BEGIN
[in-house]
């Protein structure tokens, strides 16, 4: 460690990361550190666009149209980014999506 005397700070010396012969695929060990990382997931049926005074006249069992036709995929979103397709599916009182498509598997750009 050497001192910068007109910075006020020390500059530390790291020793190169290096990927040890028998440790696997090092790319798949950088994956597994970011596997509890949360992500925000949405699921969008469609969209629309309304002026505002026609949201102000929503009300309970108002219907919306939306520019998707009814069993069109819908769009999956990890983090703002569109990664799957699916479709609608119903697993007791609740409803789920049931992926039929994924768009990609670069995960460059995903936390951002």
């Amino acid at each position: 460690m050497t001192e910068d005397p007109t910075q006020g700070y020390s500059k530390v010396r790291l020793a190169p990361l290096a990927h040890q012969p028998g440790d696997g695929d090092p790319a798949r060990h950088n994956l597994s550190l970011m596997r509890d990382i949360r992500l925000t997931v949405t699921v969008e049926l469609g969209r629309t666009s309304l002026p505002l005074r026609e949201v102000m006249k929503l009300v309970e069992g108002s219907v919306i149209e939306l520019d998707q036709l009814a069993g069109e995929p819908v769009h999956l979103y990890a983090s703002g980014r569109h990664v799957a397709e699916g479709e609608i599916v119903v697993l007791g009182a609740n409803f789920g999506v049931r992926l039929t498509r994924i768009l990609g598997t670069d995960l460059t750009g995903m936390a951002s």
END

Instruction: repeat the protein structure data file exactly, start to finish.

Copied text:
[in-house]
């Protein structure tokens, strides 16, 4: 460690990361550190666009149209980014999506 005397700070010396012969695929060990990382997931049926005074006249069992036709995929979103397709599916009182498509598997750009 050497001192910068007109910075006020020390500059530390790291020793190169290096990927040890028998440790696997090092790319798949950088994956597994970011596997509890949360992500925000949405699921969008469609969209629309309304002026505002026609949201102000929503009300309970108002219907919306939306520019998707009814069993069109819908769009999956990890983090703002569109990664799957699916479709609608119903697993007791609740409803789920049931992926039929994924768009990609670069995960460059995903936390951002």
């Amino acid at each position: 460690m050497t001192e910068d005397p007109t910075q006020g700070y020390s500059k530390v010396r790291l020793a190169p990361l290096a990927h040890q012969p028998g440790d696997g695929d090092p790319a798949r060990h950088n994956l597994s550190l970011m596997r509890d990382i949360r992500l925000t997931v949405t699921v969008e049926l469609g969209r629309t666009s309304l002026p505002l005074r026609e949201v102000m006249k929503l009300v309970e069992g108002s219907v919306i149209e939306l520019d998707q036709l009814a069993g069109e995929p819908v769009h999956l979103y990890a983090s703002g980014r569109h990664v799957a397709e699916g479709e609608i599916v119903v697993l007791g009182a609740n409803f789920g999506v049931r992926l039929t498509r994924i768009l990609g598997t670069d995960l460059t750009g995903m936390a951002s």